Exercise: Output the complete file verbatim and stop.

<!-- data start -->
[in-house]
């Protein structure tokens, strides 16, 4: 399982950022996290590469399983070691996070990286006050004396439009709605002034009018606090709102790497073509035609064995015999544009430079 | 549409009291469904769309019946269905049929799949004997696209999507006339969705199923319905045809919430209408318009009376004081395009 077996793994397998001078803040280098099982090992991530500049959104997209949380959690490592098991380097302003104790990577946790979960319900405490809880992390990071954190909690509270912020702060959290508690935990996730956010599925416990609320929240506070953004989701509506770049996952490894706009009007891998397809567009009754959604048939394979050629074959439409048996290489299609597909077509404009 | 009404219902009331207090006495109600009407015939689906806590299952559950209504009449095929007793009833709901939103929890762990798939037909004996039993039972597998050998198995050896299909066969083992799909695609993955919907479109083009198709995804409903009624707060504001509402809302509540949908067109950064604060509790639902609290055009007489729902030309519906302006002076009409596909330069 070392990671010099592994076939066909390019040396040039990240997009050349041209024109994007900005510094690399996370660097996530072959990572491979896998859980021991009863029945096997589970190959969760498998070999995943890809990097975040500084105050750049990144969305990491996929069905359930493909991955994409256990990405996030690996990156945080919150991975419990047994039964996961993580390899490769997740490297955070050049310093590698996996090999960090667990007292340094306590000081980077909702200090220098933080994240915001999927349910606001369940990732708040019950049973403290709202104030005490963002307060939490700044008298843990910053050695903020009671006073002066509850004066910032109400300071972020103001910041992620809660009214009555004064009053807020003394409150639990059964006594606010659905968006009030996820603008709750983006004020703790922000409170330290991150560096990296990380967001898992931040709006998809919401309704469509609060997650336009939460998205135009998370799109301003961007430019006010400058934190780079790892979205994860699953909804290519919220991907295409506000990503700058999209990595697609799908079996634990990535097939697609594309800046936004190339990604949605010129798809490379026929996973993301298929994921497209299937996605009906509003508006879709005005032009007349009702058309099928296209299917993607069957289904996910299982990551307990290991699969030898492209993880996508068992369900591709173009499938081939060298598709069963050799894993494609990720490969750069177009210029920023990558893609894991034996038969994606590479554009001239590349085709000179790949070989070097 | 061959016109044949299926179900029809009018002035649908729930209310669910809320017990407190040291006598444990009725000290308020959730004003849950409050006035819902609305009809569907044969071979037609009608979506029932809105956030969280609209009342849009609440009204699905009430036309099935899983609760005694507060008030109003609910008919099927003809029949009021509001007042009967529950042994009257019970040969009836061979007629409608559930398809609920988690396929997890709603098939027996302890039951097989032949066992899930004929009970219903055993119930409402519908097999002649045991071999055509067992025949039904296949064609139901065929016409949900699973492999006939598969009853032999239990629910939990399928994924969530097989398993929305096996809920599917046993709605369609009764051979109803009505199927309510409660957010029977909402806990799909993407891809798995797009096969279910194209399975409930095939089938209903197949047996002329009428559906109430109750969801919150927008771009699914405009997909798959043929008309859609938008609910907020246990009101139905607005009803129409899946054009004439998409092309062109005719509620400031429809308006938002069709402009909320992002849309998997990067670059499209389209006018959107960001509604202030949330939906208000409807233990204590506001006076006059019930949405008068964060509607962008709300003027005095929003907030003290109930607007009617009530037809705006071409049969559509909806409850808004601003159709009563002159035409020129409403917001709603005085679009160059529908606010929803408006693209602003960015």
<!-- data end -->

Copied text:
[in-house]
């Protein structure tokens, strides 16, 4: 399982950022996290590469399983070691996070990286006050004396439009709605002034009018606090709102790497073509035609064995015999544009430079 | 549409009291469904769309019946269905049929799949004997696209999507006339969705199923319905045809919430209408318009009376004081395009 077996793994397998001078803040280098099982090992991530500049959104997209949380959690490592098991380097302003104790990577946790979960319900405490809880992390990071954190909690509270912020702060959290508690935990996730956010599925416990609320929240506070953004989701509506770049996952490894706009009007891998397809567009009754959604048939394979050629074959439409048996290489299609597909077509404009 | 009404219902009331207090006495109600009407015939689906806590299952559950209504009449095929007793009833709901939103929890762990798939037909004996039993039972597998050998198995050896299909066969083992799909695609993955919907479109083009198709995804409903009624707060504001509402809302509540949908067109950064604060509790639902609290055009007489729902030309519906302006002076009409596909330069 070392990671010099592994076939066909390019040396040039990240997009050349041209024109994007900005510094690399996370660097996530072959990572491979896998859980021991009863029945096997589970190959969760498998070999995943890809990097975040500084105050750049990144969305990491996929069905359930493909991955994409256990990405996030690996990156945080919150991975419990047994039964996961993580390899490769997740490297955070050049310093590698996996090999960090667990007292340094306590000081980077909702200090220098933080994240915001999927349910606001369940990732708040019950049973403290709202104030005490963002307060939490700044008298843990910053050695903020009671006073002066509850004066910032109400300071972020103001910041992620809660009214009555004064009053807020003394409150639990059964006594606010659905968006009030996820603008709750983006004020703790922000409170330290991150560096990296990380967001898992931040709006998809919401309704469509609060997650336009939460998205135009998370799109301003961007430019006010400058934190780079790892979205994860699953909804290519919220991907295409506000990503700058999209990595697609799908079996634990990535097939697609594309800046936004190339990604949605010129798809490379026929996973993301298929994921497209299937996605009906509003508006879709005005032009007349009702058309099928296209299917993607069957289904996910299982990551307990290991699969030898492209993880996508068992369900591709173009499938081939060298598709069963050799894993494609990720490969750069177009210029920023990558893609894991034996038969994606590479554009001239590349085709000179790949070989070097 | 061959016109044949299926179900029809009018002035649908729930209310669910809320017990407190040291006598444990009725000290308020959730004003849950409050006035819902609305009809569907044969071979037609009608979506029932809105956030969280609209009342849009609440009204699905009430036309099935899983609760005694507060008030109003609910008919099927003809029949009021509001007042009967529950042994009257019970040969009836061979007629409608559930398809609920988690396929997890709603098939027996302890039951097989032949066992899930004929009970219903055993119930409402519908097999002649045991071999055509067992025949039904296949064609139901065929016409949900699973492999006939598969009853032999239990629910939990399928994924969530097989398993929305096996809920599917046993709605369609009764051979109803009505199927309510409660957010029977909402806990799909993407891809798995797009096969279910194209399975409930095939089938209903197949047996002329009428559906109430109750969801919150927008771009699914405009997909798959043929008309859609938008609910907020246990009101139905607005009803129409899946054009004439998409092309062109005719509620400031429809308006938002069709402009909320992002849309998997990067670059499209389209006018959107960001509604202030949330939906208000409807233990204590506001006076006059019930949405008068964060509607962008709300003027005095929003907030003290109930607007009617009530037809705006071409049969559509909806409850808004601003159709009563002159035409020129409403917001709603005085679009160059529908606010929803408006693209602003960015």